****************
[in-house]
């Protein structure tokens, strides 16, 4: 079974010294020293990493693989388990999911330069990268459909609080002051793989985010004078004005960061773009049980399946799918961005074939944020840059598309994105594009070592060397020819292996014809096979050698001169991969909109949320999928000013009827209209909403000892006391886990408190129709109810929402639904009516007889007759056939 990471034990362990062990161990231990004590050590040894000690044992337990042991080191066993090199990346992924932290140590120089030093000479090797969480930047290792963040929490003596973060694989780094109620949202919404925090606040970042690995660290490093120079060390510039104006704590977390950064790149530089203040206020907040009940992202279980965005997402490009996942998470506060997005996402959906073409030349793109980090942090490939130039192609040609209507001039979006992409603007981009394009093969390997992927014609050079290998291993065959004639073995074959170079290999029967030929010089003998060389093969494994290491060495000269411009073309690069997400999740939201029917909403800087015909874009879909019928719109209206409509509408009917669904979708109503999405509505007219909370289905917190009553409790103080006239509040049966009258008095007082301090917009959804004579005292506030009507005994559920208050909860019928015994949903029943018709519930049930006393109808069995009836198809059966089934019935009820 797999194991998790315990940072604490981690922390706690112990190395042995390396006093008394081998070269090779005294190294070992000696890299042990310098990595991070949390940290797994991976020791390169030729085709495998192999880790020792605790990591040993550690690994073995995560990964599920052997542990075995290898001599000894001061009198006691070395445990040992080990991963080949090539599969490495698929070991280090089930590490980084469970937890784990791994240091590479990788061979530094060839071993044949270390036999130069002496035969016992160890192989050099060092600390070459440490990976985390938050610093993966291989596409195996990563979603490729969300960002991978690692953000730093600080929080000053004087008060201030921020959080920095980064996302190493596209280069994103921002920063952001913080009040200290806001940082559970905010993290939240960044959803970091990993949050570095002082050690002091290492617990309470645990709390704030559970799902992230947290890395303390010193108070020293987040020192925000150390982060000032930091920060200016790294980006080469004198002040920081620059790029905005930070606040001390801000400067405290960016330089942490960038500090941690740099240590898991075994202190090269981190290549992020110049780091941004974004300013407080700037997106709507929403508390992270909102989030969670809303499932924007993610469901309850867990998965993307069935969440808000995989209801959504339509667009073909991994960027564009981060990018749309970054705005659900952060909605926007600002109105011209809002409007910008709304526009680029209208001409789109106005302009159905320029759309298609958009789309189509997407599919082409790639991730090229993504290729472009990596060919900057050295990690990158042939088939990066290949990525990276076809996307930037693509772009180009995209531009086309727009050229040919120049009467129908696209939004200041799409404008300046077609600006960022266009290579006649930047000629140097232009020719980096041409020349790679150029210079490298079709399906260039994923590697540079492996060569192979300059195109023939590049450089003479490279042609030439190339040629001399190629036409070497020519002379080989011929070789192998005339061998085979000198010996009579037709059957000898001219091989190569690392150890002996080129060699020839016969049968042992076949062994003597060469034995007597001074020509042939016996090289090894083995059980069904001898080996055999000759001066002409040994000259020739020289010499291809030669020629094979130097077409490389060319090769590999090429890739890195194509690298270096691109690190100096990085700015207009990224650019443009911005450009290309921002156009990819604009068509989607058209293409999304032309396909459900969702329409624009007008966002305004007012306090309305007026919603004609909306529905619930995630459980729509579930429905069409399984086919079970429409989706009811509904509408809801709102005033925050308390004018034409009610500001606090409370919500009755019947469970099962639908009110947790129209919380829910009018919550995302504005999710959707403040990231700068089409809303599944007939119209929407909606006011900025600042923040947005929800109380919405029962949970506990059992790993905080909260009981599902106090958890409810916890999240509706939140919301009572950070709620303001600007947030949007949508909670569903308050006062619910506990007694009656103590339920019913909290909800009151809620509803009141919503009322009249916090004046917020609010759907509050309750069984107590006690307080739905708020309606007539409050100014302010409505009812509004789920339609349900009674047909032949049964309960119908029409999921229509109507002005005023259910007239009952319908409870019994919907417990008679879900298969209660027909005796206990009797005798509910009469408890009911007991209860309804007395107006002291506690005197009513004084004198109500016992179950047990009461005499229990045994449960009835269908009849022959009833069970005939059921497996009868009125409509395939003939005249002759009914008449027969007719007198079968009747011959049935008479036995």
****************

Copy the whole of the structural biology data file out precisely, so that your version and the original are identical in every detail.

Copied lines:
[in-house]
């Protein structure tokens, strides 16, 4: 079974010294020293990493693989388990999911330069990268459909609080002051793989985010004078004005960061773009049980399946799918961005074939944020840059598309994105594009070592060397020819292996014809096979050698001169991969909109949320999928000013009827209209909403000892006391886990408190129709109810929402639904009516007889007759056939 990471034990362990062990161990231990004590050590040894000690044992337990042991080191066993090199990346992924932290140590120089030093000479090797969480930047290792963040929490003596973060694989780094109620949202919404925090606040970042690995660290490093120079060390510039104006704590977390950064790149530089203040206020907040009940992202279980965005997402490009996942998470506060997005996402959906073409030349793109980090942090490939130039192609040609209507001039979006992409603007981009394009093969390997992927014609050079290998291993065959004639073995074959170079290999029967030929010089003998060389093969494994290491060495000269411009073309690069997400999740939201029917909403800087015909874009879909019928719109209206409509509408009917669904979708109503999405509505007219909370289905917190009553409790103080006239509040049966009258008095007082301090917009959804004579005292506030009507005994559920208050909860019928015994949903029943018709519930049930006393109808069995009836198809059966089934019935009820 797999194991998790315990940072604490981690922390706690112990190395042995390396006093008394081998070269090779005294190294070992000696890299042990310098990595991070949390940290797994991976020791390169030729085709495998192999880790020792605790990591040993550690690994073995995560990964599920052997542990075995290898001599000894001061009198006691070395445990040992080990991963080949090539599969490495698929070991280090089930590490980084469970937890784990791994240091590479990788061979530094060839071993044949270390036999130069002496035969016992160890192989050099060092600390070459440490990976985390938050610093993966291989596409195996990563979603490729969300960002991978690692953000730093600080929080000053004087008060201030921020959080920095980064996302190493596209280069994103921002920063952001913080009040200290806001940082559970905010993290939240960044959803970091990993949050570095002082050690002091290492617990309470645990709390704030559970799902992230947290890395303390010193108070020293987040020192925000150390982060000032930091920060200016790294980006080469004198002040920081620059790029905005930070606040001390801000400067405290960016330089942490960038500090941690740099240590898991075994202190090269981190290549992020110049780091941004974004300013407080700037997106709507929403508390992270909102989030969670809303499932924007993610469901309850867990998965993307069935969440808000995989209801959504339509667009073909991994960027564009981060990018749309970054705005659900952060909605926007600002109105011209809002409007910008709304526009680029209208001409789109106005302009159905320029759309298609958009789309189509997407599919082409790639991730090229993504290729472009990596060919900057050295990690990158042939088939990066290949990525990276076809996307930037693509772009180009995209531009086309727009050229040919120049009467129908696209939004200041799409404008300046077609600006960022266009290579006649930047000629140097232009020719980096041409020349790679150029210079490298079709399906260039994923590697540079492996060569192979300059195109023939590049450089003479490279042609030439190339040629001399190629036409070497020519002379080989011929070789192998005339061998085979000198010996009579037709059957000898001219091989190569690392150890002996080129060699020839016969049968042992076949062994003597060469034995007597001074020509042939016996090289090894083995059980069904001898080996055999000759001066002409040994000259020739020289010499291809030669020629094979130097077409490389060319090769590999090429890739890195194509690298270096691109690190100096990085700015207009990224650019443009911005450009290309921002156009990819604009068509989607058209293409999304032309396909459900969702329409624009007008966002305004007012306090309305007026919603004609909306529905619930995630459980729509579930429905069409399984086919079970429409989706009811509904509408809801709102005033925050308390004018034409009610500001606090409370919500009755019947469970099962639908009110947790129209919380829910009018919550995302504005999710959707403040990231700068089409809303599944007939119209929407909606006011900025600042923040947005929800109380919405029962949970506990059992790993905080909260009981599902106090958890409810916890999240509706939140919301009572950070709620303001600007947030949007949508909670569903308050006062619910506990007694009656103590339920019913909290909800009151809620509803009141919503009322009249916090004046917020609010759907509050309750069984107590006690307080739905708020309606007539409050100014302010409505009812509004789920339609349900009674047909032949049964309960119908029409999921229509109507002005005023259910007239009952319908409870019994919907417990008679879900298969209660027909005796206990009797005798509910009469408890009911007991209860309804007395107006002291506690005197009513004084004198109500016992179950047990009461005499229990045994449960009835269908009849022959009833069970005939059921497996009868009125409509395939003939005249002759009914008449027969007719007198079968009747011959049935008479036995």